3UKY

Mouse importin alpha: yeast CBP80 cNLS complex


Experimental Data Snapshot

  • Method: X-RAY DIFFRACTION
  • Resolution: 2.35 Å
  • R-Value Free: 0.215 
  • R-Value Work: 0.188 

wwPDB Validation 3D Report Full Report


This is version 1.0 of the entry. See complete history

Literature

Structural Basis of High-Affinity Nuclear Localization Signal Interactions with Importin-alpha

Marfori, M.Lonhienne, T.G.Forwood, J.K.Kobe, B.

(2012) Traffic 13: 532-548

  • DOI: 10.1111/j.1600-0854.2012.01329.x
  • Primary Citation of Related Structures:  

  • PubMed Abstract: 
  • Classical nuclear localization signals (cNLSs), comprising one (monopartite cNLSs) or two clusters of basic residues connected by a 10-12 residue linker (bipartite cNLSs), are recognized by the nuclear import factor importin-α. The cNLSs bind along a ...

    Classical nuclear localization signals (cNLSs), comprising one (monopartite cNLSs) or two clusters of basic residues connected by a 10-12 residue linker (bipartite cNLSs), are recognized by the nuclear import factor importin-α. The cNLSs bind along a concave groove on importin-α; however, specificity determinants of cNLSs remain poorly understood. We present a structural and interaction analysis study of importin-α binding to both designed and naturally occurring high-affinity cNLS-like sequences; the peptide inhibitors Bimax1 and Bimax2, and cNLS peptides of cap-binding protein 80. Our data suggest that cNLSs and cNLS-like sequences can achieve high affinity through maximizing interactions at the importin-α minor site, and by taking advantage of multiple linker region interactions. Our study defines an extended set of binding cavities on the importin-α surface, and also expands on recent observations that longer linker sequences are allowed, and that long-range electrostatic complementarity can contribute to cNLS-binding affinity. Altogether, our study explains the molecular and structural basis of the results of a number of recent studies, including systematic mutagenesis and peptide library approaches, and provides an improved level of understanding on the specificity determinants of a cNLS. Our results have implications for identifying cNLSs in novel proteins.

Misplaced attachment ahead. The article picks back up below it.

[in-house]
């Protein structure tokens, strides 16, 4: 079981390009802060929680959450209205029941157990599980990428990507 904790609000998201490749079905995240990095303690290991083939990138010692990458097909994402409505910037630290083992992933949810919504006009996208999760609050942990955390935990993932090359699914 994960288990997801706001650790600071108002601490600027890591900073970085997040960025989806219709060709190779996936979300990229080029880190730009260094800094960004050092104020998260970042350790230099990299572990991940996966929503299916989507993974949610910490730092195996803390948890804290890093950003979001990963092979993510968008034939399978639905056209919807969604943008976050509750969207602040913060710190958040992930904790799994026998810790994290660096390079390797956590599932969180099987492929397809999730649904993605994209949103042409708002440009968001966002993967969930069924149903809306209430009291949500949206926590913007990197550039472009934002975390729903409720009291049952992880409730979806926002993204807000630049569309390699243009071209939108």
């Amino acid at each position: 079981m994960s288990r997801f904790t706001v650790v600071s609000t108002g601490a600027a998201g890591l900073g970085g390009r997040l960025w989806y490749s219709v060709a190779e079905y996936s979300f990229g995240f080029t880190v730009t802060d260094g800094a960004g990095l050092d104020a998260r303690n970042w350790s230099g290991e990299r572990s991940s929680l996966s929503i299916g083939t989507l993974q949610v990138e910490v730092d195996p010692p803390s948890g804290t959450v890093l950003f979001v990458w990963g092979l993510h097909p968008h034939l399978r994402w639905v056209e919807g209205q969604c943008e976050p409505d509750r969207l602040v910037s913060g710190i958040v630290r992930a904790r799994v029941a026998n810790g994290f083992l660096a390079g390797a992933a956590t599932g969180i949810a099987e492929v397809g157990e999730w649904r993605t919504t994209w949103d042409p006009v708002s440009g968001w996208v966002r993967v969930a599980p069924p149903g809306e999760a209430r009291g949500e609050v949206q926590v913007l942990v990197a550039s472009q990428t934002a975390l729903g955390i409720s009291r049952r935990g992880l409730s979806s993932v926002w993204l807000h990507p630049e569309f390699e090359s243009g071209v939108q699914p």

Organizational Affiliation

    School of Chemistry and Molecular Biosciences, University of Queensland, Brisbane, QLD, 4072, Australia.




Macromolecules

Find similar proteins by: Sequence  |  Structure

Entity ID: 1
MoleculeChainsSequence LengthOrganismDetails
Importin subunit alpha-2
B
510Mus musculusMutation(s): 0 
Gene Names: Kpna2 (Rch1)
Find proteins for P52293 (Mus musculus)
Go to UniProtKB:  P52293
Entity ID: 2
MoleculeChainsSequence LengthOrganismDetails
Nuclear cap-binding protein complex subunit 1
C
32Saccharomyces cerevisiae (strain ATCC 204508 / S288c)Mutation(s): 0 
Gene Names: STO1 (CBC1, CBP80, GCR3, SUT1)
Find proteins for P34160 (Saccharomyces cerevisiae (strain ATCC 204508 / S288c))
Go to UniProtKB:  P34160
Experimental Data & Validation

Experimental Data

  • Method: X-RAY DIFFRACTION
  • Resolution: 2.35 Å
  • R-Value Free: 0.215 
  • R-Value Work: 0.188 
  • Space Group: P 21 21 21
Unit Cell:
Length (Å)Angle (°)
a = 78.195α = 90.00
b = 89.747β = 90.00
c = 98.510γ = 90.00
Software Package:
Software NamePurpose
PHENIXrefinement
Blu-Icedata collection
XDSdata reduction
XSCALEdata scaling

Structure Validation

View Full Validation Report or Ramachandran Plots



Entry History 

Deposition Data

Revision History 

  • Version 1.0: 2012-10-03
    Type: Initial release